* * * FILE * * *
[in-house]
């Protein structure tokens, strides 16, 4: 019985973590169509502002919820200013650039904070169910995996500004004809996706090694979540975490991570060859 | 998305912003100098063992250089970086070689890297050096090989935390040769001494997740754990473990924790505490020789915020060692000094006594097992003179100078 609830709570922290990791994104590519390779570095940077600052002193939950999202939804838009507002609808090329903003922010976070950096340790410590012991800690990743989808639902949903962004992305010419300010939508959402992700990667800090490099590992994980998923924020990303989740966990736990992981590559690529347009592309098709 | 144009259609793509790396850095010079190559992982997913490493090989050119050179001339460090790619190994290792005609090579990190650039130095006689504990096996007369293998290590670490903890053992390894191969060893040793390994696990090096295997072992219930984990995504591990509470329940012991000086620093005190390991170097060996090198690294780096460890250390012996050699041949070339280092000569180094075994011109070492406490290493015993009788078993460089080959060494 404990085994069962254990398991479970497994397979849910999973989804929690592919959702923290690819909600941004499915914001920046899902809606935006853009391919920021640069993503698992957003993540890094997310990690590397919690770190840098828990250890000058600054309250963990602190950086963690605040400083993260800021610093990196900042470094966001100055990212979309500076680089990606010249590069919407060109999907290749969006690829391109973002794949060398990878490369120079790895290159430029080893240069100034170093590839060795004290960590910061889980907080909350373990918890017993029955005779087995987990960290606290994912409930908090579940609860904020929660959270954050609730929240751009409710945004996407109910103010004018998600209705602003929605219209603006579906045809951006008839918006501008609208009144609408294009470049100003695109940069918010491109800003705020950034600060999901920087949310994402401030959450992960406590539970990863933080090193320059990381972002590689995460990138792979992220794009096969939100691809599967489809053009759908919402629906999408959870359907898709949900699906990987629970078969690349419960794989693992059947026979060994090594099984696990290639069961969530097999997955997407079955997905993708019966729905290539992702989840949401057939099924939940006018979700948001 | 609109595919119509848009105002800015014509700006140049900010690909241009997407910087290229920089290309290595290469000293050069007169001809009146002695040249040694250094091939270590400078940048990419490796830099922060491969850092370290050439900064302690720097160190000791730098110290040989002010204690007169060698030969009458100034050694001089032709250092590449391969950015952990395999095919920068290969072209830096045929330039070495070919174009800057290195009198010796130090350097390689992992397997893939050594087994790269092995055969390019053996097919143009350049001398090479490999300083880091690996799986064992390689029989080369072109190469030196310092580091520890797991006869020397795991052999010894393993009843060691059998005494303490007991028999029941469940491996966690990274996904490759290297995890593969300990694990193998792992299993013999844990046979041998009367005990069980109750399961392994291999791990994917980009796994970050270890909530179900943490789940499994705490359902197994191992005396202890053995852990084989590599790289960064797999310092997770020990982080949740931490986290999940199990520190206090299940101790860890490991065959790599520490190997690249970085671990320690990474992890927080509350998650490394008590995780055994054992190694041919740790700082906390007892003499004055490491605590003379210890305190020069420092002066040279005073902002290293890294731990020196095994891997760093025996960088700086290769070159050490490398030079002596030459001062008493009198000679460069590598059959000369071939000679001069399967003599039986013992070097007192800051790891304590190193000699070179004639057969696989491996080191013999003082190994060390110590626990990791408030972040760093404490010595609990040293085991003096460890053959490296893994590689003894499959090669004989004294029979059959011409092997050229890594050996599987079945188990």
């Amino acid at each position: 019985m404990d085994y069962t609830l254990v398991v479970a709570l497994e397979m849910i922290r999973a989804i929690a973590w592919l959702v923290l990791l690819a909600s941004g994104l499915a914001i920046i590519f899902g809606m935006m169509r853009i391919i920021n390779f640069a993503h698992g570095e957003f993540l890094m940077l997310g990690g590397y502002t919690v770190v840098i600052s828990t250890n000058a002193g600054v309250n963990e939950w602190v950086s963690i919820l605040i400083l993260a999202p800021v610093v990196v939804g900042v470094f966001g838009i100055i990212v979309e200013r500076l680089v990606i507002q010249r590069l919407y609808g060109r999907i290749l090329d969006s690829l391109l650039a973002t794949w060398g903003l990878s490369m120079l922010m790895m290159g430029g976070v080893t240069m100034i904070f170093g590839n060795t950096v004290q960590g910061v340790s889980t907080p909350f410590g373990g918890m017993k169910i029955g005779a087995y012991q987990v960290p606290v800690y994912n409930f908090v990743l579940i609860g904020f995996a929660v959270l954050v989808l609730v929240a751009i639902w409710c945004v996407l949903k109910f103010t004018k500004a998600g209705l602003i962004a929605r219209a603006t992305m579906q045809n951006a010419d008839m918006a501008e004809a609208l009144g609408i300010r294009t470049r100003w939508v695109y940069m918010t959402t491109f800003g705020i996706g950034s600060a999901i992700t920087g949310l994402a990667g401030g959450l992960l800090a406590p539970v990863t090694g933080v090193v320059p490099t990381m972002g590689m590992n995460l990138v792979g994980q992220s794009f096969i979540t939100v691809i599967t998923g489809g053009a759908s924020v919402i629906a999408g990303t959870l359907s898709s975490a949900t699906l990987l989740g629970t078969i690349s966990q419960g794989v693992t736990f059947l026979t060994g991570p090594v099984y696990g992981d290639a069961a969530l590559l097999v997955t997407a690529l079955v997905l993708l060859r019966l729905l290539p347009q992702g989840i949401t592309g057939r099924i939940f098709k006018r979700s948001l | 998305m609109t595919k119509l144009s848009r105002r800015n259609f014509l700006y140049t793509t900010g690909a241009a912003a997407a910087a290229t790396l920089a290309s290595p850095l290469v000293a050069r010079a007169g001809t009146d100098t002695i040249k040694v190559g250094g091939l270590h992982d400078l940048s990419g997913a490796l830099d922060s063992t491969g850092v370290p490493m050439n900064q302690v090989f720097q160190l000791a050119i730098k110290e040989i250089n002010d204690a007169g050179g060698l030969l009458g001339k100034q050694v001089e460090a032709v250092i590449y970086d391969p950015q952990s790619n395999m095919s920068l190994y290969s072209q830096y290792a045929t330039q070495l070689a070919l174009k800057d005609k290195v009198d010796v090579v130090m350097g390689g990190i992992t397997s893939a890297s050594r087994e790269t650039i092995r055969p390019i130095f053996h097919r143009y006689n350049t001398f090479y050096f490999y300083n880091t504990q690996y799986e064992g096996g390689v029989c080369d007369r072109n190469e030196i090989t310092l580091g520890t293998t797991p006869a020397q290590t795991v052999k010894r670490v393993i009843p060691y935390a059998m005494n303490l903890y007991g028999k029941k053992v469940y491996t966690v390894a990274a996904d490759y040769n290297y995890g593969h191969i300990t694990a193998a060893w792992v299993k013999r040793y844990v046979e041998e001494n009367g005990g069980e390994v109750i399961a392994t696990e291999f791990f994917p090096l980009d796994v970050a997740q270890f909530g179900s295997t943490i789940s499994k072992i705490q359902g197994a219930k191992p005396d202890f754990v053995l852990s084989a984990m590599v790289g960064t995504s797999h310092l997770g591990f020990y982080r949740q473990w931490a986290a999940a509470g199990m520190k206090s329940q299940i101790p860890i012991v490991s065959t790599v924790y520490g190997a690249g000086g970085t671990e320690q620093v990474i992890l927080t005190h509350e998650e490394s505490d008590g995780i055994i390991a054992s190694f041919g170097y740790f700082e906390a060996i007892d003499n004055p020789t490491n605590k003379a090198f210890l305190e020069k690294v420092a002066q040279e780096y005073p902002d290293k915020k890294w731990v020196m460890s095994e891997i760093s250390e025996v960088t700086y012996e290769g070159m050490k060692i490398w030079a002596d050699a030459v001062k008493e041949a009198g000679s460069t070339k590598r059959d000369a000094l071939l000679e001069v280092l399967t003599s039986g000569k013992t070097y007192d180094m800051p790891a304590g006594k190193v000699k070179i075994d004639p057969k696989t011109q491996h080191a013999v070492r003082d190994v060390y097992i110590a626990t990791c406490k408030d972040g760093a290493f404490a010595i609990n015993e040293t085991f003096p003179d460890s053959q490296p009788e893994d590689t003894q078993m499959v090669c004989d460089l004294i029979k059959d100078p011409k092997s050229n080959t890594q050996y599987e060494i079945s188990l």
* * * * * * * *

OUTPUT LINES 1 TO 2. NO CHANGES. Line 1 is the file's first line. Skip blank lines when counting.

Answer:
[in-house]
């Protein structure tokens, strides 16, 4: 019985973590169509502002919820200013650039904070169910995996500004004809996706090694979540975490991570060859 | 998305912003100098063992250089970086070689890297050096090989935390040769001494997740754990473990924790505490020789915020060692000094006594097992003179100078 609830709570922290990791994104590519390779570095940077600052002193939950999202939804838009507002609808090329903003922010976070950096340790410590012991800690990743989808639902949903962004992305010419300010939508959402992700990667800090490099590992994980998923924020990303989740966990736990992981590559690529347009592309098709 | 144009259609793509790396850095010079190559992982997913490493090989050119050179001339460090790619190994290792005609090579990190650039130095006689504990096996007369293998290590670490903890053992390894191969060893040793390994696990090096295997072992219930984990995504591990509470329940012991000086620093005190390991170097060996090198690294780096460890250390012996050699041949070339280092000569180094075994011109070492406490290493015993009788078993460089080959060494 404990085994069962254990398991479970497994397979849910999973989804929690592919959702923290690819909600941004499915914001920046899902809606935006853009391919920021640069993503698992957003993540890094997310990690590397919690770190840098828990250890000058600054309250963990602190950086963690605040400083993260800021610093990196900042470094966001100055990212979309500076680089990606010249590069919407060109999907290749969006690829391109973002794949060398990878490369120079790895290159430029080893240069100034170093590839060795004290960590910061889980907080909350373990918890017993029955005779087995987990960290606290994912409930908090579940609860904020929660959270954050609730929240751009409710945004996407109910103010004018998600209705602003929605219209603006579906045809951006008839918006501008609208009144609408294009470049100003695109940069918010491109800003705020950034600060999901920087949310994402401030959450992960406590539970990863933080090193320059990381972002590689995460990138792979992220794009096969939100691809599967489809053009759908919402629906999408959870359907898709949900699906990987629970078969690349419960794989693992059947026979060994090594099984696990290639069961969530097999997955997407079955997905993708019966729905290539992702989840949401057939099924939940006018979700948001 | 609109595919119509848009105002800015014509700006140049900010690909241009997407910087290229920089290309290595290469000293050069007169001809009146002695040249040694250094091939270590400078940048990419490796830099922060491969850092370290050439900064302690720097160190000791730098110290040989002010204690007169060698030969009458100034050694001089032709250092590449391969950015952990395999095919920068290969072209830096045929330039070495070919174009800057290195009198010796130090350097390689992992397997893939050594087994790269092995055969390019053996097919143009350049001398090479490999300083880091690996799986064992390689029989080369072109190469030196310092580091520890797991006869020397795991052999010894393993009843060691059998005494303490007991028999029941469940491996966690990274996904490759290297995890593969300990694990193998792992299993013999844990046979041998009367005990069980109750399961392994291999791990994917980009796994970050270890909530179900943490789940499994705490359902197994191992005396202890053995852990084989590599790289960064797999310092997770020990982080949740931490986290999940199990520190206090299940101790860890490991065959790599520490190997690249970085671990320690990474992890927080509350998650490394008590995780055994054992190694041919740790700082906390007892003499004055490491605590003379210890305190020069420092002066040279005073902002290293890294731990020196095994891997760093025996960088700086290769070159050490490398030079002596030459001062008493009198000679460069590598059959000369071939000679001069399967003599039986013992070097007192800051790891304590190193000699070179004639057969696989491996080191013999003082190994060390110590626990990791408030972040760093404490010595609990040293085991003096460890053959490296893994590689003894499959090669004989004294029979059959011409092997050229890594050996599987079945188990």